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23/09/2015 3615

Ford - Escort RS1600 Cirrus Concept

A new and important series of competitions in Car design was conceived in 1969 when discussions first took place between IBCAM and the Editor of The Daily Telegraph Magazine, Mr John Anstey.

The idea developed into the British Styling Competition. The purpose of the Competition, to be organised by the Institute with the full backing of The Daily Telegraph Magazine, was to promote the widest recognition of British car body design, a field dominated in recent years by Italian stylists.

By October, 1970, plans were finalised for the first British Styling Competition, with co-operation from some of the major car producers in Britain, including Ford, British Leyland and Chrysler.

The first competition called for designs of a 2-door GT car based on Ford "Escort” mechanical units.

Entries were judged by a distinguished panel of experts comprising Sir William Lyons, Eric Archer, David Baches, Arthur Ballard, Tom Penny - all notable figures in the British Motor Industry-and A. de Tomaso, the Italian designer.

The Winner was Michael Moore of Chrysler UK, whose entry was submitted under the nom-de-plume "Cirrus”. The winning designs were displayed at the 1971 Earls Court Motor Show, and the designers received their awards from Sir Barnes Wallis, a dominant figure in British aircraft invention and design.

The most important prize of all, however, could not be presented on the day. This was the actual, roadworthy, car built to the winning design.

This car, still under the name of "Cirrus”, is on display at the IBCAM Daily Telegraph Magazine stand at Earls Court Motor Show this year. Later it will become the property of Michael Moore, the winner.

Special credit must go to those organisations and people without whom "Cirrus” would never have appeared at Earls Court.

The Daily Telegraph Magazine, and particularly its Editor, John Anstey, who originally conceived the British Styling Competition in its present form, have been most generous in the time and money they have devoted to the project; prominent IBCAM members prepared the details of the Competitions and assisted in the judging; the Ford Motor Co. provided, free of charge, the Escort RS 1600 on which "Cirrus” was based; the bodybuilders, Woodall Nicholson Ltd of Halifax, worked almost day and night to produce the car in time; and Mr G. F. Mosely, a member of IBCAM with wide coachbuilding experience, co-ordinated the building project between the bodybuilders, the designer and the many suppliers of materials and parts.

The second Competition has now been held and the prize winning designs for a family saloon, based on Austin Maxi mechanical units, are on display at this year’s Motor Show. The winning car in this Competition will also be built and exhibited and, in due course, will become the property of the winning designer.

Built on a Ford Escort underframe, fitted with RS.1600 power and mechanical units, Cirrus is an entirely handmade body in the GT concept.

The low profile design has a"Kamm” tail, tapering towards the front, giving a wedge aspect from a three quarter rear view.

The simple but purposeful styling is a combination of semi-razor lines and round corners, with deep eyebrows over the wheels and ventilation slots above the rear wings.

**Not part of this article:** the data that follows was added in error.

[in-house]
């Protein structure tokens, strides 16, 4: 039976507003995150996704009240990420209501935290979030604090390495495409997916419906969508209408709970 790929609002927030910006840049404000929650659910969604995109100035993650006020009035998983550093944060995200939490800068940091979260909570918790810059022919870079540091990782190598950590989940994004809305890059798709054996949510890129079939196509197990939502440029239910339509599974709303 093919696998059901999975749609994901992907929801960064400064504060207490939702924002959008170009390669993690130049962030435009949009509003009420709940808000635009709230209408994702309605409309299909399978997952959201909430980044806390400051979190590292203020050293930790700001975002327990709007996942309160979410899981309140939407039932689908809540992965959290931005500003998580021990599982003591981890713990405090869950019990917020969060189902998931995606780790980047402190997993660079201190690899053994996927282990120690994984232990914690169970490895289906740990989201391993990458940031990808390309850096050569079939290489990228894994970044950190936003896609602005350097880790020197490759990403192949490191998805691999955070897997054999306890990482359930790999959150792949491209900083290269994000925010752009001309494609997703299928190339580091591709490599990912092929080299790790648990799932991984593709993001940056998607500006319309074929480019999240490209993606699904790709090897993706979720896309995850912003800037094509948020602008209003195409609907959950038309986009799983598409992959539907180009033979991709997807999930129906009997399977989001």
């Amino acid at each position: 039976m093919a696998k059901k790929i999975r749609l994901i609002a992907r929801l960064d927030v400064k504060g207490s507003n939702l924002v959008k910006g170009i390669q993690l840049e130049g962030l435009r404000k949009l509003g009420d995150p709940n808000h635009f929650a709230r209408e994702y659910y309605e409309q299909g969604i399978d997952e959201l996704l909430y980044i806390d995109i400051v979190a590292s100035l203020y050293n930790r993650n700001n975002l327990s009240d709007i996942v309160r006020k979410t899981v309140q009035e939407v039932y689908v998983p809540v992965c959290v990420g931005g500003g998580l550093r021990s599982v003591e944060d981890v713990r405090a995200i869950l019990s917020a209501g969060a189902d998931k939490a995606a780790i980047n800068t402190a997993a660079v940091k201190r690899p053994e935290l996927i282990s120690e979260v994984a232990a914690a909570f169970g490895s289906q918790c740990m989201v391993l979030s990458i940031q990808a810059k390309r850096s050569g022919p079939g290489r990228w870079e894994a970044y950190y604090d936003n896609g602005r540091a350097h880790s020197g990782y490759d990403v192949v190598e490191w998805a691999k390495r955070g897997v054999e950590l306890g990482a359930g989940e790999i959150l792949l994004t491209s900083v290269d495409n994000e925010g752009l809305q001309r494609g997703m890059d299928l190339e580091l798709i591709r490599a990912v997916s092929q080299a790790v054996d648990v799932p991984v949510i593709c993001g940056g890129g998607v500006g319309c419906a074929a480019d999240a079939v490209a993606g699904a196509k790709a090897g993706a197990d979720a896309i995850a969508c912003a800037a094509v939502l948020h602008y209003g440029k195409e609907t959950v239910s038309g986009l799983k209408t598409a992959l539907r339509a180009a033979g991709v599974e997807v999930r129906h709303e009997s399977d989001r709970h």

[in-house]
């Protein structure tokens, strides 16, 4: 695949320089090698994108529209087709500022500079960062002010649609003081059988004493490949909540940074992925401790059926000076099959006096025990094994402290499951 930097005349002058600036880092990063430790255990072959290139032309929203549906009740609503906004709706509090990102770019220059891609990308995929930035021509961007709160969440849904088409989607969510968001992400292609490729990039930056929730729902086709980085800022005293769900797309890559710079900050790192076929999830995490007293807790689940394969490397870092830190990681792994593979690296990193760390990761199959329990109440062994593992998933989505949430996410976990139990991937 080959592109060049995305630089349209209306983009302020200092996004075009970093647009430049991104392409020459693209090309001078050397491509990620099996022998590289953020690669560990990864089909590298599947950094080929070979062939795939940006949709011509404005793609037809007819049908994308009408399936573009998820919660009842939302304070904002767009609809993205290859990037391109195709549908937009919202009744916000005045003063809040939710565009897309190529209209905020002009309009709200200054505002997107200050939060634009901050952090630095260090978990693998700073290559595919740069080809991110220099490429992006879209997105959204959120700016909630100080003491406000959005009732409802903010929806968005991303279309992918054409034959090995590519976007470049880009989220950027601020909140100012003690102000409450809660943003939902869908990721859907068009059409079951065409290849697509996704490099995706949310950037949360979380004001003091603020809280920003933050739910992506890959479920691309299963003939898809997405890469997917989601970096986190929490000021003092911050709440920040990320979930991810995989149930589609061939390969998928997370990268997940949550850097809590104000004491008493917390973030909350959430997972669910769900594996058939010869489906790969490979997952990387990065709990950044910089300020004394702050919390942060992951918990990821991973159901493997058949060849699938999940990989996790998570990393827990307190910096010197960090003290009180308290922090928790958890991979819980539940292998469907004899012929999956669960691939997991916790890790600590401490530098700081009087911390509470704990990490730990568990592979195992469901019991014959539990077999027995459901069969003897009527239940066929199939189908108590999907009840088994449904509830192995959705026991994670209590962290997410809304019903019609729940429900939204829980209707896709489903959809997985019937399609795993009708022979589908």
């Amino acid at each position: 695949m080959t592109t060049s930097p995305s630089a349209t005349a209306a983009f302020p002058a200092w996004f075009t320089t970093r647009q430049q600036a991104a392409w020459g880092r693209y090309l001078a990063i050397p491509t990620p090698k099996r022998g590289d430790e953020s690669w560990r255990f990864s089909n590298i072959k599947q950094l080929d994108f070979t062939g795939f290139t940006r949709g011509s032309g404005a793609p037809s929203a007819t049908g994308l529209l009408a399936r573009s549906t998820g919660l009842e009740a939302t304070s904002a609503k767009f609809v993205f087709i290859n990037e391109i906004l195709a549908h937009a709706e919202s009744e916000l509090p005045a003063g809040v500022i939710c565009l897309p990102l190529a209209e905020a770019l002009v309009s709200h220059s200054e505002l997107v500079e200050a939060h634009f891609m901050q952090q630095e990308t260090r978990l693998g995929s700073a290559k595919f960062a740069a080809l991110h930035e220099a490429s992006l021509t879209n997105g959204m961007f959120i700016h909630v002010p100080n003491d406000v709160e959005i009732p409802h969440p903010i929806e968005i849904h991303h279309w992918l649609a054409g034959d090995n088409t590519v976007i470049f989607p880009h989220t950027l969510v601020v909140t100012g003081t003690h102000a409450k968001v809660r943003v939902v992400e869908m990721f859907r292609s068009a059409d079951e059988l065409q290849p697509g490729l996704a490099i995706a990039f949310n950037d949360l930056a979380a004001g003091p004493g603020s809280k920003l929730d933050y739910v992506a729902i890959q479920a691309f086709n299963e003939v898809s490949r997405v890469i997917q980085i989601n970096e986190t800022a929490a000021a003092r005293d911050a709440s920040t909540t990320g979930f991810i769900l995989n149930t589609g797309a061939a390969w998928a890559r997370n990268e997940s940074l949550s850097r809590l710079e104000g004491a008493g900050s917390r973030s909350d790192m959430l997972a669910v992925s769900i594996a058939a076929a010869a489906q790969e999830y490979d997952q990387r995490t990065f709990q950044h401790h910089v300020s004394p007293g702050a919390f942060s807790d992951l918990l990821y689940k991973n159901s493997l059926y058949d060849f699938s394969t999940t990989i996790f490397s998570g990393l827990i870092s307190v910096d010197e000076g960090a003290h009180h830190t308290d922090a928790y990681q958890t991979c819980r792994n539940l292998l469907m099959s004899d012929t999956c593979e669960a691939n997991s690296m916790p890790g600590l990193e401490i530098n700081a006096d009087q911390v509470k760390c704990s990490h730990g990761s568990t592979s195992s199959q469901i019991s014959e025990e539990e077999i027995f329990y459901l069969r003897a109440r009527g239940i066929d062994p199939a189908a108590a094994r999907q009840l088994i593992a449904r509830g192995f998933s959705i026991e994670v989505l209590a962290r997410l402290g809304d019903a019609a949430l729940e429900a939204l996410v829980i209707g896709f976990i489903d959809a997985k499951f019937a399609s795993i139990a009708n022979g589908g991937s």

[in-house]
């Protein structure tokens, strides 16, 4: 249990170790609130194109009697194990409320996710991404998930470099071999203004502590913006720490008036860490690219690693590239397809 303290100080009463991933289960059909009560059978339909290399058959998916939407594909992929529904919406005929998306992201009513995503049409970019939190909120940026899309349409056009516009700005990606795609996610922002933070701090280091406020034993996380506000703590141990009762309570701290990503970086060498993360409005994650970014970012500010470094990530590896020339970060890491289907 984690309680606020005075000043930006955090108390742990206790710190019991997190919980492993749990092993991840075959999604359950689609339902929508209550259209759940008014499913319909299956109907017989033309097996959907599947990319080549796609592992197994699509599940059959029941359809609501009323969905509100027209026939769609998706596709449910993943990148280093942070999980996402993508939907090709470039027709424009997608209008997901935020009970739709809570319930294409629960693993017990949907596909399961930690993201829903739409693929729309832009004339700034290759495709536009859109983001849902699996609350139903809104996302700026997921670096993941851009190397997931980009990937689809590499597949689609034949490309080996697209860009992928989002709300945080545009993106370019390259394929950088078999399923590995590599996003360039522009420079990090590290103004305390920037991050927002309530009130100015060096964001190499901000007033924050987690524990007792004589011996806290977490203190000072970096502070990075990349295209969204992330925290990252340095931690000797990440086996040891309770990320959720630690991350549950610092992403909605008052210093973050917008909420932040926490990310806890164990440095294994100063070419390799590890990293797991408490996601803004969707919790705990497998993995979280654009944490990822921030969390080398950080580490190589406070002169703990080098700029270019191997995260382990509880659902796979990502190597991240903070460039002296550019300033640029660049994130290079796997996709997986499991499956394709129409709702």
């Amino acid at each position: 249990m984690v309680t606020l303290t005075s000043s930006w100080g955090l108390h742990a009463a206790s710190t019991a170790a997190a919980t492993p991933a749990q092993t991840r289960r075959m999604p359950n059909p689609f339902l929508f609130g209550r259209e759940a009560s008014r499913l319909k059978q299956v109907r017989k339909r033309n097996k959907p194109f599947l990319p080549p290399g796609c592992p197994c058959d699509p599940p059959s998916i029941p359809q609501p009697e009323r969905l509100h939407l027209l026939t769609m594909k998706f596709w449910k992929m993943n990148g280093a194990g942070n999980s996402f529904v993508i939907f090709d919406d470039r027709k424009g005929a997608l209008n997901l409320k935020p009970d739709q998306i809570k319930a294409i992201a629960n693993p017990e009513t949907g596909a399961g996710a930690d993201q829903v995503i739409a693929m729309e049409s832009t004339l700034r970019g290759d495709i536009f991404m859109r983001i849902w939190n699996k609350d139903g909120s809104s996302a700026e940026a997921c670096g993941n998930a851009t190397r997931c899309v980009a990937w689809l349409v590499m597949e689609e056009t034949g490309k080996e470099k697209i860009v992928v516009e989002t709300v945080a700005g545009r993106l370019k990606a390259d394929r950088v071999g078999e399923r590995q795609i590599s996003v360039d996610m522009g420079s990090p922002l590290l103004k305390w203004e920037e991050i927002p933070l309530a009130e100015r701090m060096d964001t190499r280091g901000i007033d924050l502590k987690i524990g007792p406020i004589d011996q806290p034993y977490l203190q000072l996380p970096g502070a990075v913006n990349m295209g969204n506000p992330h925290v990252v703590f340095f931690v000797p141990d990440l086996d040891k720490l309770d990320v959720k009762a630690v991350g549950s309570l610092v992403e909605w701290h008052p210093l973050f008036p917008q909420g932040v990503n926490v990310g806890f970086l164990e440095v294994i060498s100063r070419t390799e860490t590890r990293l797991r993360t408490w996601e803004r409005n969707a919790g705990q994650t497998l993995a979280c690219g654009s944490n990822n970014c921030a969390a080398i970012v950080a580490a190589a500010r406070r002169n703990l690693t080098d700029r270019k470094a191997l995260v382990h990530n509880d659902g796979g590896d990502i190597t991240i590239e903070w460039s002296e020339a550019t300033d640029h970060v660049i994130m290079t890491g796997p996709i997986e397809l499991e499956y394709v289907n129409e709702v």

The additional length and lower roof line produce an attractive side elevation view as well as establishing a lower centre of gravity to give good handling and roadworthy properties.

The two entrance doors have framed, exceptionally curved windows, well "tumbled home”, making a narrow width roof, and the framed fastback style backlight is hinged at its forward end to give access to the rear luggage compartment.

A one-piece front bumper, angled at both ends, protects both headlamps and indicators. Above the bumper is a portion of the air intake, flanked on either side by the combined head and side lamps, which are covered by transparent panels shaped to follow the lines of the body. Below the bumper is the other portion of the air intake, incorporating the number plate mounting. At either side of the intake are fitted the indicator lamps.

The low front end and steeply sloping bonnet and windscreen give both an attractive appearance and good visibility At the rear, the bumper is in two sections, with the number plate fitted between them. Above the bumper, the stop/tail, reflex, fog warning light, and reverse lights are incorporated in a horizontal, full-width, lighting unit. The indicator lights conform to the panel profile at the junction of the wings and rear panel.

The body is of all steel construction with slim pillars giving maximum visibility, consistent with strength and safety, and with fixed, curved quarterlight glasses. The body is protected against corrosion, undersealed and finished, after priming and filling, in metallic Sparkle Green paint.

Inside the car the contoured front seats are trimmed in corded cloth with PVC surround on polyurethane foam fillings and lattice diaphragms. They have built-in head restraints and matched ventilation slots to both cushion and squab. The squab is adjustable for rake, and hinges forward for access to the rear seats.

The rear seat is similarly trimmed, also with ventilation slots, and the upper part of the squab is arranged to fold forward, giving additional luggage space.

A platform on each door houses the door pull and controls for the electric operation of the door windows, while the rear quarter wheel arch trim houses the inertia reel for the front seat belts.

The floor and boot are fully carpeted, with access to the spare wheel beneath the boot floor, and through ventilation is provided at the rear end.


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